Keep your laws, but don’t forget cooperation!


On November 14, the European Parliament approved a non-legislative resolution on online gambling, which had been voted by the Internal Market Committee on October.

The resolution constitutes an important step at the end of a process that started with the publication of the European Commission Green Paper on online gambling on last March.

The resolution confirms the twofold approach of the EU with regard to the regulation of online gambling: whilst the implementation of a legal framework is excluded from the objectives of the EU, the strengthening of the cooperation between Member States is seen as a crucial issue in this respect. Thus, “subsidiarity plus coordination” are the keywords of this strategy.

Although many operators wished a common regulation binding for all countries within the EU, especially in order to limit costs connected to regulatory asymmetries and create a unique market without barriers, online gambling companies praised the resolution. In fact, it aims at establishing a minimum common ground, by requiring Member States to comply with the EU law (being more transparent and avoiding discrimination) and removing requirements as well as redundant controls that may discourage foreign operators, in order to make domestic markets as open as possible and promote competition. In the light of the above, a licensing model could be introduced to ensure that all the operators meet the requirements established under the EU law.

Two other essential objectives are set out in the resolution: control over operators and protection of minors.

As to the first objective, attention has to be drawn, according to the Parliament, to illegal providers. Among the others, the actions suggested include the creation of a blacklist that is supposed to be shared between Member States. This way, a common means of control would be implemented.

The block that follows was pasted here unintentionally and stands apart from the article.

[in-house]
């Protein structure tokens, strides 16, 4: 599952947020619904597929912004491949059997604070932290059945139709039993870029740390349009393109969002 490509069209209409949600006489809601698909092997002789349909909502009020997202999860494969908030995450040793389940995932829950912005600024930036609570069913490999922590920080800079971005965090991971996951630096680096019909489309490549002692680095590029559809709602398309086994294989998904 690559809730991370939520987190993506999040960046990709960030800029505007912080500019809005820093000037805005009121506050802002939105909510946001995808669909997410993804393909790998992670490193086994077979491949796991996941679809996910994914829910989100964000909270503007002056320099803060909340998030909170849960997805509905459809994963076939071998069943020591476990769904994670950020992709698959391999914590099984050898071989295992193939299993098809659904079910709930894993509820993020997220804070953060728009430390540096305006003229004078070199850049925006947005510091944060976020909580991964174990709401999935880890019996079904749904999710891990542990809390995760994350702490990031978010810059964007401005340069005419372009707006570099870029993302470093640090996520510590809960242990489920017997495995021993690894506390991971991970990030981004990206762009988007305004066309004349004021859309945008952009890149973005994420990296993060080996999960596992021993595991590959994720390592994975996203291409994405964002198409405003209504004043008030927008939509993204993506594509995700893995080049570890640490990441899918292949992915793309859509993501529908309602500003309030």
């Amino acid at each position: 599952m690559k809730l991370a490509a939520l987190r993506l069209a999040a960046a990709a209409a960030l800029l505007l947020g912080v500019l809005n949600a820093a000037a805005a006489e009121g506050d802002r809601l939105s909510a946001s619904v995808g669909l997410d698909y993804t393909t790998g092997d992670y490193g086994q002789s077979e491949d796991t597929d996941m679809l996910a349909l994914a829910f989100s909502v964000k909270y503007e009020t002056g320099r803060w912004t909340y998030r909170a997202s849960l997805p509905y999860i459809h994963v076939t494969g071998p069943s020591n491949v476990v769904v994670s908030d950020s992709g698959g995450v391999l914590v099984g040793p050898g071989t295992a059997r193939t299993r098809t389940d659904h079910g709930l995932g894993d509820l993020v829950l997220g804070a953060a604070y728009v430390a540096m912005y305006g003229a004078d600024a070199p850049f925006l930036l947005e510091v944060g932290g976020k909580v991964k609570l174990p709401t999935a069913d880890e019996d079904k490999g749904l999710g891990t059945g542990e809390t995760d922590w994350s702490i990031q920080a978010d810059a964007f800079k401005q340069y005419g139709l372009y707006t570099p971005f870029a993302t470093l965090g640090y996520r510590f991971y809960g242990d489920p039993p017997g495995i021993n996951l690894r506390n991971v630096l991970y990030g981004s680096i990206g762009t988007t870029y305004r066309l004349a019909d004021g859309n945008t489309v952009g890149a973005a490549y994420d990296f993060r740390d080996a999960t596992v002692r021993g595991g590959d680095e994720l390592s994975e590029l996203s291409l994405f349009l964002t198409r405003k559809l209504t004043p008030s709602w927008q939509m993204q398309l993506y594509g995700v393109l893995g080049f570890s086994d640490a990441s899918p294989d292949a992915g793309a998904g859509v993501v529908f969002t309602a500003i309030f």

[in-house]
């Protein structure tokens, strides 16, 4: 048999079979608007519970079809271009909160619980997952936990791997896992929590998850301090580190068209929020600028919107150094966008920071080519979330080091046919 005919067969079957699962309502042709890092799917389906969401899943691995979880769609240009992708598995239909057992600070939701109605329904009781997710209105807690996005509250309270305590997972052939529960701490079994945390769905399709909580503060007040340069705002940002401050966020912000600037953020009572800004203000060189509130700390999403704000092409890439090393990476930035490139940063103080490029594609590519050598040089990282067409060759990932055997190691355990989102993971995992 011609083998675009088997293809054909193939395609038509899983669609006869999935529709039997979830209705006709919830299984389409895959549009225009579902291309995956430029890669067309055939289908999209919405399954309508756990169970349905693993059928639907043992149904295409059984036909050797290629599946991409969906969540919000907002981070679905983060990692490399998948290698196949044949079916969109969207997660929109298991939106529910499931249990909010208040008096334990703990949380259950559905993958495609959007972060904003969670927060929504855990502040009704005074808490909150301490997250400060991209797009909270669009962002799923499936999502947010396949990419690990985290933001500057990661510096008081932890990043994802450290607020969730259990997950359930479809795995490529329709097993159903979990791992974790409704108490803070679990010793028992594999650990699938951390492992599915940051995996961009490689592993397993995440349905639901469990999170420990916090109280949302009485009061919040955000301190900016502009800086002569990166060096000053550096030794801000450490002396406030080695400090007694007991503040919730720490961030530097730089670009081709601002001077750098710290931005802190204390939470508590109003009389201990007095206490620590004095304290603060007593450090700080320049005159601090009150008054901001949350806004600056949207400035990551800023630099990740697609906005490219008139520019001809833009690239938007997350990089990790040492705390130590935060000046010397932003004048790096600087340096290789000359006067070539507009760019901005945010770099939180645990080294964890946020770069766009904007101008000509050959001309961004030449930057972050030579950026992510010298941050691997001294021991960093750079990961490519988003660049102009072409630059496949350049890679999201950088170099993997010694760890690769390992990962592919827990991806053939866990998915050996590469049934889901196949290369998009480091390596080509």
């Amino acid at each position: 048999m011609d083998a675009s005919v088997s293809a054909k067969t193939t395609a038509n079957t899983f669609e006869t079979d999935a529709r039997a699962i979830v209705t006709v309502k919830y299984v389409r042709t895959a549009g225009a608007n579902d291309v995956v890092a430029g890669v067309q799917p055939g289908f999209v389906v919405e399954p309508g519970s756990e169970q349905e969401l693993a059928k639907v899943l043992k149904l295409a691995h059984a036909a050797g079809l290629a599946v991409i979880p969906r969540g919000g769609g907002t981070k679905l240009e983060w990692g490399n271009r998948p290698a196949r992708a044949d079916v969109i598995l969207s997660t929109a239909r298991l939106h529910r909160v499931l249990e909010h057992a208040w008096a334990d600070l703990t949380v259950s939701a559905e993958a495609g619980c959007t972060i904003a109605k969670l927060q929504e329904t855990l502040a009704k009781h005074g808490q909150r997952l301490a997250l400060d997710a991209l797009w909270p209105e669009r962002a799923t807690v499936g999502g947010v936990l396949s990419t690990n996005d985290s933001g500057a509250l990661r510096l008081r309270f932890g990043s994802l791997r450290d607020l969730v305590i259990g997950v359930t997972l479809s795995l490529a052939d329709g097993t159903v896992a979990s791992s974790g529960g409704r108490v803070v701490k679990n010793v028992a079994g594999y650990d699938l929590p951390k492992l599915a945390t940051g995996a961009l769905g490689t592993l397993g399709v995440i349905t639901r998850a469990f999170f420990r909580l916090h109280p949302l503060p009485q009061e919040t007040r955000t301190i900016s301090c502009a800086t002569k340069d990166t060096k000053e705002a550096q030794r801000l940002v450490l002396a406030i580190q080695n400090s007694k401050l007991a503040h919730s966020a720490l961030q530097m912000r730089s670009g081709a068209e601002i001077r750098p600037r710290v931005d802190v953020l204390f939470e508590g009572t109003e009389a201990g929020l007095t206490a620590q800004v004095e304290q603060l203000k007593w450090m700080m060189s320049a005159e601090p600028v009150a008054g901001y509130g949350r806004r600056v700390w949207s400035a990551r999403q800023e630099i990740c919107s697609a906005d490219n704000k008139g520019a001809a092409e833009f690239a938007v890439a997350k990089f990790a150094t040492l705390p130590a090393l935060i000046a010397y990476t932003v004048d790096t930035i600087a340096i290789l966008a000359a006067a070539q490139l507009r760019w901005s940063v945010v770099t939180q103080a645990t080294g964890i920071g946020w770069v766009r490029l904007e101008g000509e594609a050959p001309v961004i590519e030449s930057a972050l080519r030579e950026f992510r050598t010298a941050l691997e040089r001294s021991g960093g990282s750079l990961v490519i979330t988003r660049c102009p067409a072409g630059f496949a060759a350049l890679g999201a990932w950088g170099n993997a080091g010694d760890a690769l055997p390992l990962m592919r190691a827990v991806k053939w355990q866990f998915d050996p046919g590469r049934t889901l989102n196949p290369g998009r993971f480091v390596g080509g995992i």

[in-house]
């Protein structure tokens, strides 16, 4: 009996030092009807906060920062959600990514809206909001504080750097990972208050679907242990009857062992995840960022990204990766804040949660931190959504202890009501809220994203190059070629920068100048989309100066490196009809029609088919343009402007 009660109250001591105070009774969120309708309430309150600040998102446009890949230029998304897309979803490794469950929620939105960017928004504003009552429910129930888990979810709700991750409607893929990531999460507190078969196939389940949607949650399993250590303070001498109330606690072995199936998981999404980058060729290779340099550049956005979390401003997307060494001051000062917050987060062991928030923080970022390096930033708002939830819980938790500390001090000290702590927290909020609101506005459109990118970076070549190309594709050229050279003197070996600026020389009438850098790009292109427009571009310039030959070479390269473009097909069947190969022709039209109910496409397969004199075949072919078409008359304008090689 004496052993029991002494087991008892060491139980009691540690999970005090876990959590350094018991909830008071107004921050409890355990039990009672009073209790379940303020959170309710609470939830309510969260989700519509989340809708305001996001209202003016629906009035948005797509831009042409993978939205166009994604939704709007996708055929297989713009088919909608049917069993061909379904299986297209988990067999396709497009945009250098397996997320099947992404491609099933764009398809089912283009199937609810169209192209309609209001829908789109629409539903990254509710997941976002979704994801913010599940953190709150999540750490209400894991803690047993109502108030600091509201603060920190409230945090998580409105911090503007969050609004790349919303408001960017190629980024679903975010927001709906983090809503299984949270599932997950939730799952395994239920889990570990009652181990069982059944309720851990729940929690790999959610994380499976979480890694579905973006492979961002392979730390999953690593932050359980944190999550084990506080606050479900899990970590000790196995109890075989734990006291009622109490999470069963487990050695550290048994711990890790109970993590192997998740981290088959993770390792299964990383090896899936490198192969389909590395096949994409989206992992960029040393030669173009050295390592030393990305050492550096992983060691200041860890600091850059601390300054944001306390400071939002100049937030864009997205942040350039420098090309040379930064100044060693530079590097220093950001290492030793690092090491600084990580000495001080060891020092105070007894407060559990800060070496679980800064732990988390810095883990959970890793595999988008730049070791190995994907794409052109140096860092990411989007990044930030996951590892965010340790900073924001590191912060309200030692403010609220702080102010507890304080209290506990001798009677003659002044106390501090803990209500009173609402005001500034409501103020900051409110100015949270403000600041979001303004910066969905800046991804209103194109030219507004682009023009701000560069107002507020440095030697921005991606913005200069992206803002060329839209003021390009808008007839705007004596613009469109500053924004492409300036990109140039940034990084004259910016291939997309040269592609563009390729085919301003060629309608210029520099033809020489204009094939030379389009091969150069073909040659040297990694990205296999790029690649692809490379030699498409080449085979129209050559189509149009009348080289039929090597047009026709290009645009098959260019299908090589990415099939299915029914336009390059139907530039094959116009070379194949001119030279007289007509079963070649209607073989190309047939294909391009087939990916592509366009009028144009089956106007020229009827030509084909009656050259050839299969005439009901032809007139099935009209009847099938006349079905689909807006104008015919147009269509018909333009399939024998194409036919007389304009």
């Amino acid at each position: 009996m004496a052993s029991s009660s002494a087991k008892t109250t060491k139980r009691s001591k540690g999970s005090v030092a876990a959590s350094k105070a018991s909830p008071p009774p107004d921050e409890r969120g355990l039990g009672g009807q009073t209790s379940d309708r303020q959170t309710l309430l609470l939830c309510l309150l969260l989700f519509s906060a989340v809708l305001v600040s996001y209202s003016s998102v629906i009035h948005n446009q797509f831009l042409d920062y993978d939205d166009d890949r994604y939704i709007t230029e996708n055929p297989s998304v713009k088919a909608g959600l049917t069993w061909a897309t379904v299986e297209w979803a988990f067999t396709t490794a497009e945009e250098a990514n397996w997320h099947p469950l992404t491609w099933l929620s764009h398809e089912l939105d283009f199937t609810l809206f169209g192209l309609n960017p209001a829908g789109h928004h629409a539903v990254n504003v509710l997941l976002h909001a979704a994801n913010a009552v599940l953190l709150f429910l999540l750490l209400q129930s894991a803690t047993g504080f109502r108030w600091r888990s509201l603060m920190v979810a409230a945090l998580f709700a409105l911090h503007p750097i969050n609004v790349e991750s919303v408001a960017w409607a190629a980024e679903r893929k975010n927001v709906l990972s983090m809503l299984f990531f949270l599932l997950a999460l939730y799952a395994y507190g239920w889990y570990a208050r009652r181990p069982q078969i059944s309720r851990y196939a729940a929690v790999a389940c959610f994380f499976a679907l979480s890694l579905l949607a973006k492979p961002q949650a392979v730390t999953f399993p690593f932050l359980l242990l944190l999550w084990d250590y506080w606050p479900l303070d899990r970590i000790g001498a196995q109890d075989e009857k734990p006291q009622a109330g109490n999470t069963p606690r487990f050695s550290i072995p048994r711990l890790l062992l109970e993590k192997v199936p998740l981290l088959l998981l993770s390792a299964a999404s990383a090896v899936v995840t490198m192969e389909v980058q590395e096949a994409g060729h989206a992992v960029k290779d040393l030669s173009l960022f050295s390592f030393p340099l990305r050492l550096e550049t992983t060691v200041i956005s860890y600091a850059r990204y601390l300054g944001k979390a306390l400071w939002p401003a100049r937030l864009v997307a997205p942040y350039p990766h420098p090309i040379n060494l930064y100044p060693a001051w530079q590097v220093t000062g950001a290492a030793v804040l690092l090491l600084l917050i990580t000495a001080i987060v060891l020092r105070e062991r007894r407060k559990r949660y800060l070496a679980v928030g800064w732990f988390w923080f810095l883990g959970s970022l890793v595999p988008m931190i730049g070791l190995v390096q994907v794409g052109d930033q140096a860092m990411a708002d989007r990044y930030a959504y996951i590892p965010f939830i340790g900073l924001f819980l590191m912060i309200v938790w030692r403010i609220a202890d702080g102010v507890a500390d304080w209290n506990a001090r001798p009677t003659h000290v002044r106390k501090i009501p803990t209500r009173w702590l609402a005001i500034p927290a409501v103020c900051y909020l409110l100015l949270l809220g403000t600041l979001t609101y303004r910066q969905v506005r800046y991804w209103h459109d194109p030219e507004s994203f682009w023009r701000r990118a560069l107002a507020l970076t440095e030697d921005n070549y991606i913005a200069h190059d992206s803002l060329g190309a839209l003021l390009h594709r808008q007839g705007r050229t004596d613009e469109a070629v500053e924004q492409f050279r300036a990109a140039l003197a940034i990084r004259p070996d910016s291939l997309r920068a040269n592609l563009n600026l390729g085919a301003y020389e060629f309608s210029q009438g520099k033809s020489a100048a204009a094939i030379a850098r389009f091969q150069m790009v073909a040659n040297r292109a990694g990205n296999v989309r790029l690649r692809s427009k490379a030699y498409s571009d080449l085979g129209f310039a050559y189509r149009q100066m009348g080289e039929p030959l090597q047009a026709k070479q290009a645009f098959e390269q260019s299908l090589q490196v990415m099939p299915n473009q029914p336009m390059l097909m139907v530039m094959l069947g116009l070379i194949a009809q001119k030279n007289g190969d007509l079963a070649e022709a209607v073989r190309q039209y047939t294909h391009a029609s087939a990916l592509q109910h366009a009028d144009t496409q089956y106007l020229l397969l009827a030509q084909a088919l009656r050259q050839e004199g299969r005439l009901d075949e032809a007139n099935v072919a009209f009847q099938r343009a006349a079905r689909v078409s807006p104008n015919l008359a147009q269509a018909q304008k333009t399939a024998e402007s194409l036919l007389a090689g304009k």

Additionally, another solution that may be considered consists in a legally binding instrument (still to be shaped) allowing authorities to require banks or company which issue credit cards involved in payment systems to block transactions with illegal providers (from and to). This way, Europe would follow the model of the U.S. Unlawful Internet Gambling Enforcement Act.

Secondly, the resolution focuses on protection of minors and prevention of addiction. In this respect, the EU is encouraged to set common standards that Member States and operators would have to implement and acknowledge accordingly. The enactment of a European gambling operators code of conduct may constitute a sound starting point.

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About Author

Marco holds a PhD in Constitutional and European Law from the University of Verona (2016) and is a qualified lawyer in Milan (2013). He is an Emile Noël at the Jean Monnet Center for International and Regional Economic Law & Justice - New York University (School of Law). In 2010 he got his degree in Law (magna cum laude) from Bocconi University, Milan. He has been a visiting researcher at the Max Planck Institute for Comparative Public Law and International Law in Heidelberg (2012) and at the Max Planck Institute for Foreign and International Criminal Law in Freiburg im Breisgau (2012). His research interests include Constitutional Law, Information and Communication Law and EU Law.

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